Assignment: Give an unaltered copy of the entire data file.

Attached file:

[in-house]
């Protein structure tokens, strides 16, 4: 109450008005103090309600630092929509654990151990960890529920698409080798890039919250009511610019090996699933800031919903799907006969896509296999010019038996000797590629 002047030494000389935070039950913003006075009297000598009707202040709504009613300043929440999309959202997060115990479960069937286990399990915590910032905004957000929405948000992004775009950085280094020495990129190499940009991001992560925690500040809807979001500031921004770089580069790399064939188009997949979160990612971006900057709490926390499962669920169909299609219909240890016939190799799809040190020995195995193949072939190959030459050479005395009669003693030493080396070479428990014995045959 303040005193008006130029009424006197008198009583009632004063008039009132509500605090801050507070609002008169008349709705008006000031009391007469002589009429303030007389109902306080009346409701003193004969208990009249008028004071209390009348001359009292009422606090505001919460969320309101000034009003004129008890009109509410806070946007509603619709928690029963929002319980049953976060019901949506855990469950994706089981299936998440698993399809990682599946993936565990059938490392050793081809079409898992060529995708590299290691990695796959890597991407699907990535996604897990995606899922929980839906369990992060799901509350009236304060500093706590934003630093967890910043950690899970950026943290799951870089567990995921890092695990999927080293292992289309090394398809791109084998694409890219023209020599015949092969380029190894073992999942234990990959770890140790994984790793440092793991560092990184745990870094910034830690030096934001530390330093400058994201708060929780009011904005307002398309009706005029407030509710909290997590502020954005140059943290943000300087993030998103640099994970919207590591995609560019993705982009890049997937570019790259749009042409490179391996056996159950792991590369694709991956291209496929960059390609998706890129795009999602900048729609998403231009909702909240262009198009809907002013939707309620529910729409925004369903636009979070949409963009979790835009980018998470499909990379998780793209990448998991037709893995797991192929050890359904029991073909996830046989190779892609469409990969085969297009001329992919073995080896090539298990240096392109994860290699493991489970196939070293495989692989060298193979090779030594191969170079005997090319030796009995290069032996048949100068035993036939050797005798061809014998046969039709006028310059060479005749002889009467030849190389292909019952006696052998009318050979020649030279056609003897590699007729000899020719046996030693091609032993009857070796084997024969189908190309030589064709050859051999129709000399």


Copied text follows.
[in-house]
């Protein structure tokens, strides 16, 4: 109450008005103090309600630092929509654990151990960890529920698409080798890039919250009511610019090996699933800031919903799907006969896509296999010019038996000797590629 002047030494000389935070039950913003006075009297000598009707202040709504009613300043929440999309959202997060115990479960069937286990399990915590910032905004957000929405948000992004775009950085280094020495990129190499940009991001992560925690500040809807979001500031921004770089580069790399064939188009997949979160990612971006900057709490926390499962669920169909299609219909240890016939190799799809040190020995195995193949072939190959030459050479005395009669003693030493080396070479428990014995045959 303040005193008006130029009424006197008198009583009632004063008039009132509500605090801050507070609002008169008349709705008006000031009391007469002589009429303030007389109902306080009346409701003193004969208990009249008028004071209390009348001359009292009422606090505001919460969320309101000034009003004129008890009109509410806070946007509603619709928690029963929002319980049953976060019901949506855990469950994706089981299936998440698993399809990682599946993936565990059938490392050793081809079409898992060529995708590299290691990695796959890597991407699907990535996604897990995606899922929980839906369990992060799901509350009236304060500093706590934003630093967890910043950690899970950026943290799951870089567990995921890092695990999927080293292992289309090394398809791109084998694409890219023209020599015949092969380029190894073992999942234990990959770890140790994984790793440092793991560092990184745990870094910034830690030096934001530390330093400058994201708060929780009011904005307002398309009706005029407030509710909290997590502020954005140059943290943000300087993030998103640099994970919207590591995609560019993705982009890049997937570019790259749009042409490179391996056996159950792991590369694709991956291209496929960059390609998706890129795009999602900048729609998403231009909702909240262009198009809907002013939707309620529910729409925004369903636009979070949409963009979790835009980018998470499909990379998780793209990448998991037709893995797991192929050890359904029991073909996830046989190779892609469409990969085969297009001329992919073995080896090539298990240096392109994860290699493991489970196939070293495989692989060298193979090779030594191969170079005997090319030796009995290069032996048949100068035993036939050797005798061809014998046969039709006028310059060479005749002889009467030849190389292909019952006696052998009318050979020649030279056609003897590699007729000899020719046996030693091609032993009857070796084997024969189908190309030589064709050859051999129709000399």